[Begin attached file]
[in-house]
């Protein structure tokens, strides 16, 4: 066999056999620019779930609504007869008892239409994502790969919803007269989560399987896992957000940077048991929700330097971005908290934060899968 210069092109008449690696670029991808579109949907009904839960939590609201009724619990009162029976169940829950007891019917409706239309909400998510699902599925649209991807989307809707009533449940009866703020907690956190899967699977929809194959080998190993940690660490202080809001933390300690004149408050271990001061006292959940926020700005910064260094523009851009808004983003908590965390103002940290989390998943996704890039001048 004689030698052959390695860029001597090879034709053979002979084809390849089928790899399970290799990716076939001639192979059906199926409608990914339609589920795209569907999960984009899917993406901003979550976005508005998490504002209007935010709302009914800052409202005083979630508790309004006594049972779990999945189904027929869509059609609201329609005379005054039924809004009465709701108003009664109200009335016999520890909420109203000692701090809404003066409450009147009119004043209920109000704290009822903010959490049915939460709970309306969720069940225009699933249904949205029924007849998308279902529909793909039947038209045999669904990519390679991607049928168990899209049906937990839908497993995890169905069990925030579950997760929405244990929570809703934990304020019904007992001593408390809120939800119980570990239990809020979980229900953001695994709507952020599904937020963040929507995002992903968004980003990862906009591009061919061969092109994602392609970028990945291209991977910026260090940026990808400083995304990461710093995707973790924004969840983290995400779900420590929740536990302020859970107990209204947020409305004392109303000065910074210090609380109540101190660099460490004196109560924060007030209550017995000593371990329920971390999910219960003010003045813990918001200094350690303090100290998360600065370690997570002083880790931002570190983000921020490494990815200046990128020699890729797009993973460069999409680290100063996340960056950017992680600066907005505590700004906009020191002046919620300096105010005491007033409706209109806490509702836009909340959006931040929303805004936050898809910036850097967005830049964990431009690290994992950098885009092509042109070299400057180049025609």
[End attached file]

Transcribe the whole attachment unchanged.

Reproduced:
[in-house]
């Protein structure tokens, strides 16, 4: 066999056999620019779930609504007869008892239409994502790969919803007269989560399987896992957000940077048991929700330097971005908290934060899968 210069092109008449690696670029991808579109949907009904839960939590609201009724619990009162029976169940829950007891019917409706239309909400998510699902599925649209991807989307809707009533449940009866703020907690956190899967699977929809194959080998190993940690660490202080809001933390300690004149408050271990001061006292959940926020700005910064260094523009851009808004983003908590965390103002940290989390998943996704890039001048 004689030698052959390695860029001597090879034709053979002979084809390849089928790899399970290799990716076939001639192979059906199926409608990914339609589920795209569907999960984009899917993406901003979550976005508005998490504002209007935010709302009914800052409202005083979630508790309004006594049972779990999945189904027929869509059609609201329609005379005054039924809004009465709701108003009664109200009335016999520890909420109203000692701090809404003066409450009147009119004043209920109000704290009822903010959490049915939460709970309306969720069940225009699933249904949205029924007849998308279902529909793909039947038209045999669904990519390679991607049928168990899209049906937990839908497993995890169905069990925030579950997760929405244990929570809703934990304020019904007992001593408390809120939800119980570990239990809020979980229900953001695994709507952020599904937020963040929507995002992903968004980003990862906009591009061919061969092109994602392609970028990945291209991977910026260090940026990808400083995304990461710093995707973790924004969840983290995400779900420590929740536990302020859970107990209204947020409305004392109303000065910074210090609380109540101190660099460490004196109560924060007030209550017995000593371990329920971390999910219960003010003045813990918001200094350690303090100290998360600065370690997570002083880790931002570190983000921020490494990815200046990128020699890729797009993973460069999409680290100063996340960056950017992680600066907005505590700004906009020191002046919620300096105010005491007033409706209109806490509702836009909340959006931040929303805004936050898809910036850097967005830049964990431009690290994992950098885009092509042109070299400057180049025609």